With the only other uprights I had around being ones with unmodified knuckles, some seriously brainstorming followed and I remembered that rear alloy GTR uprights use little steel cone’s on their ball joints that disperse the load over a larger area to prevent failing with the softer metal. Since the front and rear LCA ball joints are the same size/taper, I came up with the solution to get one of the cones, and to machine the OD down to 19mm, to fit inside the drilled out hole in the upright, restoring the hole back to a the 17mm with a taper. It worked, and to this day it is still kicking around in some knuckles used in a missile R32 I had in Japan.

But after the new knuckle design was on the way, I decided to pull them back out, grind off the lock stops, ditch the RCA’s, put standard ball joints in, and finally run them. A day after finishing them, the car was aligned, and came back with roughly -5 camber each side, a perfect result.

To go with the new knuckles and longer LCA’s, longer rack ends were needed, as always I needed a budget solution, thanks to CAZMAN I had a DMax rack spacer which increases both rack travel roughly 15mm as well as increasing 20mm static length on the outside of the rack. I also ran a 5mm rack end spacer on the other side which gives you 5mm more travel.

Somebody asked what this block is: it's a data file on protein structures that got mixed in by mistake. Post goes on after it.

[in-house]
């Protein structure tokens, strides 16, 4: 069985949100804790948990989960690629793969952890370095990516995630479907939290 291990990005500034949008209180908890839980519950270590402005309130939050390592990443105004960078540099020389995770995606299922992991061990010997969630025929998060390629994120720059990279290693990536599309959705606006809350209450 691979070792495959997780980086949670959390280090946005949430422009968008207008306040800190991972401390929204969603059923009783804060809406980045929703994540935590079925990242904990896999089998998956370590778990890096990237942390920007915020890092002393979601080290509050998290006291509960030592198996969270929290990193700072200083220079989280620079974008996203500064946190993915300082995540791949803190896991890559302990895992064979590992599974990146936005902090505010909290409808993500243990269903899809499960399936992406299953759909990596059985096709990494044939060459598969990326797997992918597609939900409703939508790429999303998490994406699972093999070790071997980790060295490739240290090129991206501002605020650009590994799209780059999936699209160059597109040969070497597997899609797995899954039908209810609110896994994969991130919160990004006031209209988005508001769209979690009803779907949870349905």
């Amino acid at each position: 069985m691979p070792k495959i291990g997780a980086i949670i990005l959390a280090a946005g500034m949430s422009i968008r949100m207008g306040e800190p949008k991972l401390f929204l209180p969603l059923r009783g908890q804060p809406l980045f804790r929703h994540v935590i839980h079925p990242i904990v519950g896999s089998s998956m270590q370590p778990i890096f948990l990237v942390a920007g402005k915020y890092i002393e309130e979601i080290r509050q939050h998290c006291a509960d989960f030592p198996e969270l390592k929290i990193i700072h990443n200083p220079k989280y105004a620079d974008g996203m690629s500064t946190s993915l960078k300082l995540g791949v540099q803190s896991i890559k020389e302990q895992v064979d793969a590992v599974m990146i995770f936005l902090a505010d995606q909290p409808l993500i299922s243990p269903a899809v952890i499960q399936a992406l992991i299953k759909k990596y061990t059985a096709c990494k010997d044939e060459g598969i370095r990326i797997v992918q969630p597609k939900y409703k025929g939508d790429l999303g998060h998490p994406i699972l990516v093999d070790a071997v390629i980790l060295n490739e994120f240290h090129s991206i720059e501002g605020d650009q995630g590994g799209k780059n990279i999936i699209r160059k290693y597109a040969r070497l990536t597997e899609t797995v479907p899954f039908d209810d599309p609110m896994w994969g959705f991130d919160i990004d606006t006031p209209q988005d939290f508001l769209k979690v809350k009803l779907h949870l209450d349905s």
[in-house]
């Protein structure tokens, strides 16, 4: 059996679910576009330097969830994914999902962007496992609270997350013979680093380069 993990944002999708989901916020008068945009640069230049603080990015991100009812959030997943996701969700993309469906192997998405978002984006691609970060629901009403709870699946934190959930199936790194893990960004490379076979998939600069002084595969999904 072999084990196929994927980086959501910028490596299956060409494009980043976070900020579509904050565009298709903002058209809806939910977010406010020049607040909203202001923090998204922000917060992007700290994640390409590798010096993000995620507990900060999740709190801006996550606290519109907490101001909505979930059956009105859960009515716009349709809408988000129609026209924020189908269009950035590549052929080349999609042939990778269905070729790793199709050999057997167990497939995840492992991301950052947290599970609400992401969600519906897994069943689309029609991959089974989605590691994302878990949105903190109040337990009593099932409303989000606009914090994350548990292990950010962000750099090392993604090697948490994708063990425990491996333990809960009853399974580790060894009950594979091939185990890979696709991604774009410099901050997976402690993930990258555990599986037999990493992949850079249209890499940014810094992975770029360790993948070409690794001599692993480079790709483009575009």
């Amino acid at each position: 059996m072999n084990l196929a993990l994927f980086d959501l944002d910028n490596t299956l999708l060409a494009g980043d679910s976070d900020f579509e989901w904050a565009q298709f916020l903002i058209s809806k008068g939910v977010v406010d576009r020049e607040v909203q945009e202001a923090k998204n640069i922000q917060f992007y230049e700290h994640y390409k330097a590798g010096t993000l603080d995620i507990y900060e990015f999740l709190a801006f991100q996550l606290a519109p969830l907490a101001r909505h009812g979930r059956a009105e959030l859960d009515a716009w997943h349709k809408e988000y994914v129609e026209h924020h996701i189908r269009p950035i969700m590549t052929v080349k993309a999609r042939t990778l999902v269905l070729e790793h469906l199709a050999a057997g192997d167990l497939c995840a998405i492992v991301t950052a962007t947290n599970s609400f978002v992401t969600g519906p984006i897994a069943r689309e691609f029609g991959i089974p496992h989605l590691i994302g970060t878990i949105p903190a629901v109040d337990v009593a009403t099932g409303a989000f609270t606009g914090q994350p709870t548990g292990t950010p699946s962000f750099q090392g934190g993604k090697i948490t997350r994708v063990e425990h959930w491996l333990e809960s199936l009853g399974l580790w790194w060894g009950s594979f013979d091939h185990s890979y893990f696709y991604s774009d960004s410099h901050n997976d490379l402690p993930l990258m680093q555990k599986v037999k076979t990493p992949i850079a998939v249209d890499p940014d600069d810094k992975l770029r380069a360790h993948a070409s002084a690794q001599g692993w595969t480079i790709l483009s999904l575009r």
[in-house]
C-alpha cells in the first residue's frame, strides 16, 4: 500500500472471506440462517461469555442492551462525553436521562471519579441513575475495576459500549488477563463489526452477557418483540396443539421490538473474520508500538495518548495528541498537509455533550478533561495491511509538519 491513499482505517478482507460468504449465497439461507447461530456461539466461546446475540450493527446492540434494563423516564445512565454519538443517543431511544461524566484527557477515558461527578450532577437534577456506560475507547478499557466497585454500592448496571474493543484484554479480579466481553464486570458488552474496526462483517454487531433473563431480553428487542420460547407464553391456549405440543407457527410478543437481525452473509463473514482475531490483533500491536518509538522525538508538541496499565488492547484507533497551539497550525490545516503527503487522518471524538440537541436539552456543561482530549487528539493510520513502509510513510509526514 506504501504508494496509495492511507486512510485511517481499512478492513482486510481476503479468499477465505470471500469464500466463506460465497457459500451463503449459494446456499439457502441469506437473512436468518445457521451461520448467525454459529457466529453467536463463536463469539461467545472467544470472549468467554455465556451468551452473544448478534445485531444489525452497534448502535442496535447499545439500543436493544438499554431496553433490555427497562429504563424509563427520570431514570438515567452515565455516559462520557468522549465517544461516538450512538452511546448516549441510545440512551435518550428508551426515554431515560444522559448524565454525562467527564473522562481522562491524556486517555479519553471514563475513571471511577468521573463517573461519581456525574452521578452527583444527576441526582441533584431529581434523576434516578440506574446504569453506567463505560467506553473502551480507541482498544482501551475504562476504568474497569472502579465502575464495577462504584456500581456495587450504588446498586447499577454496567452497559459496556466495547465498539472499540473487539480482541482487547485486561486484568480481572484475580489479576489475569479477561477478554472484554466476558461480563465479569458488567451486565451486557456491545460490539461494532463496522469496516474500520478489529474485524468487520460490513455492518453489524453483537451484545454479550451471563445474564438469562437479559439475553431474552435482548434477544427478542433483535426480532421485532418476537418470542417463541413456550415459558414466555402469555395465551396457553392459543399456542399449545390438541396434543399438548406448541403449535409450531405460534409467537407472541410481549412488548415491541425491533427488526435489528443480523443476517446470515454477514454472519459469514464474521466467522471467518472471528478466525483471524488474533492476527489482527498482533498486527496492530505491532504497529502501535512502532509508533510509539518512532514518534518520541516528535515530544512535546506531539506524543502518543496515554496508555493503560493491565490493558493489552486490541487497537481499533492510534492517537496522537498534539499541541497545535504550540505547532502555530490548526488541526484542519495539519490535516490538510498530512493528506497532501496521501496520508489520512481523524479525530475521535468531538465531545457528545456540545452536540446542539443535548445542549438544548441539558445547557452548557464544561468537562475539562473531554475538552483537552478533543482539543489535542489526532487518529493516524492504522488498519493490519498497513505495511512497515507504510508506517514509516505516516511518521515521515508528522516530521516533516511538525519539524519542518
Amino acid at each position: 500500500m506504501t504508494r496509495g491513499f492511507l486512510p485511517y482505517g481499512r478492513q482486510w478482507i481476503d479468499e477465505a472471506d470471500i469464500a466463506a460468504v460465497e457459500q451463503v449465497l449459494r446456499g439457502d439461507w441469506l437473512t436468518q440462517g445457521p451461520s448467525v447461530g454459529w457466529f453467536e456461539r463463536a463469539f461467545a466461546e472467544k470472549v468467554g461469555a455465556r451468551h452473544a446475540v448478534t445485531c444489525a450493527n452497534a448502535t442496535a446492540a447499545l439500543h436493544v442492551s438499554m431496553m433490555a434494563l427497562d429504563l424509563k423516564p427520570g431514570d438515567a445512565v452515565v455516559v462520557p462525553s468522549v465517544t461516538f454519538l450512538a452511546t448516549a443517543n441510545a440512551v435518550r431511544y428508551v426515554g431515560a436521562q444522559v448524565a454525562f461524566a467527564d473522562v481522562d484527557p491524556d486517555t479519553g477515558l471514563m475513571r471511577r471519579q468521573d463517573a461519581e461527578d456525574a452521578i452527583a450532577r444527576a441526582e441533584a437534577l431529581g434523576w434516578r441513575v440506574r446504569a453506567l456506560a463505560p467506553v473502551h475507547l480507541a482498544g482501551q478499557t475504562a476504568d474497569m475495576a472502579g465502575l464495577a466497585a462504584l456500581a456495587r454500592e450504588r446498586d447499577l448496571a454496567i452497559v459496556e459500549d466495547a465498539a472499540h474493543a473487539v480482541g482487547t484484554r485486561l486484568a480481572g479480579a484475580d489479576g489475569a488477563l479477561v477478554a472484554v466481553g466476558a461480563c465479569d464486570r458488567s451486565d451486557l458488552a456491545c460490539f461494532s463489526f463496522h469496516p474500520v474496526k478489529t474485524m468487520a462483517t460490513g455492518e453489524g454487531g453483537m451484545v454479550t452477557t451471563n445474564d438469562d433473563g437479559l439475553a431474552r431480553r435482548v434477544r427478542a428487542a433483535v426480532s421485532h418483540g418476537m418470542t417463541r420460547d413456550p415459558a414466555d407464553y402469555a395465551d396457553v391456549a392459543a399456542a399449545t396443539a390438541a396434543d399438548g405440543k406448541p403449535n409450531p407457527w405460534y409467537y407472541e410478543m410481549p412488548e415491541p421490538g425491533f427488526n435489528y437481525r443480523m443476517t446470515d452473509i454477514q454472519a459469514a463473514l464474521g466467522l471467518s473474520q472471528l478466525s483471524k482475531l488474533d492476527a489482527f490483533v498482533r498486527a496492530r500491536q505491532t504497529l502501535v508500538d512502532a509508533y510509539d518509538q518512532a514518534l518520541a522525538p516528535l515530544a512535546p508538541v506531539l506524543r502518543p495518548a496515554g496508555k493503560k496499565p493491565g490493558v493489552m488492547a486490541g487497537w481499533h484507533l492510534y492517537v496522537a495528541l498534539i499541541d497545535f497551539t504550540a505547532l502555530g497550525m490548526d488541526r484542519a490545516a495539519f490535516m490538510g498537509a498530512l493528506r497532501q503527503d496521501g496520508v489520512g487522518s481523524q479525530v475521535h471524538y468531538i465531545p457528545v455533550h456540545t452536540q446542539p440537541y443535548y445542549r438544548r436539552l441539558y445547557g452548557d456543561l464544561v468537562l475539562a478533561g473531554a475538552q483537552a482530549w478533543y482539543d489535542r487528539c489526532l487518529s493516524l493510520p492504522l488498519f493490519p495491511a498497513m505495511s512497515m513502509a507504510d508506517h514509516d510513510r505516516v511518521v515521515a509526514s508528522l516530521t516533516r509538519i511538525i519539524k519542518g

I also sourced an S14/R33 rack end to go with an R32 rack end on the other side, the S14/R33 rack is 10mm longer. On top of this I was still short of length, leaving me with a tonne of toe out, so I borrowed an idea from the last time I installed knuckles, and I cut up some old worn tie rod ends, and I used the 45mm of usable thread they have in them with a 50mm long high tensile bolt loctited in, to create a spacer on the end of the tie rod end.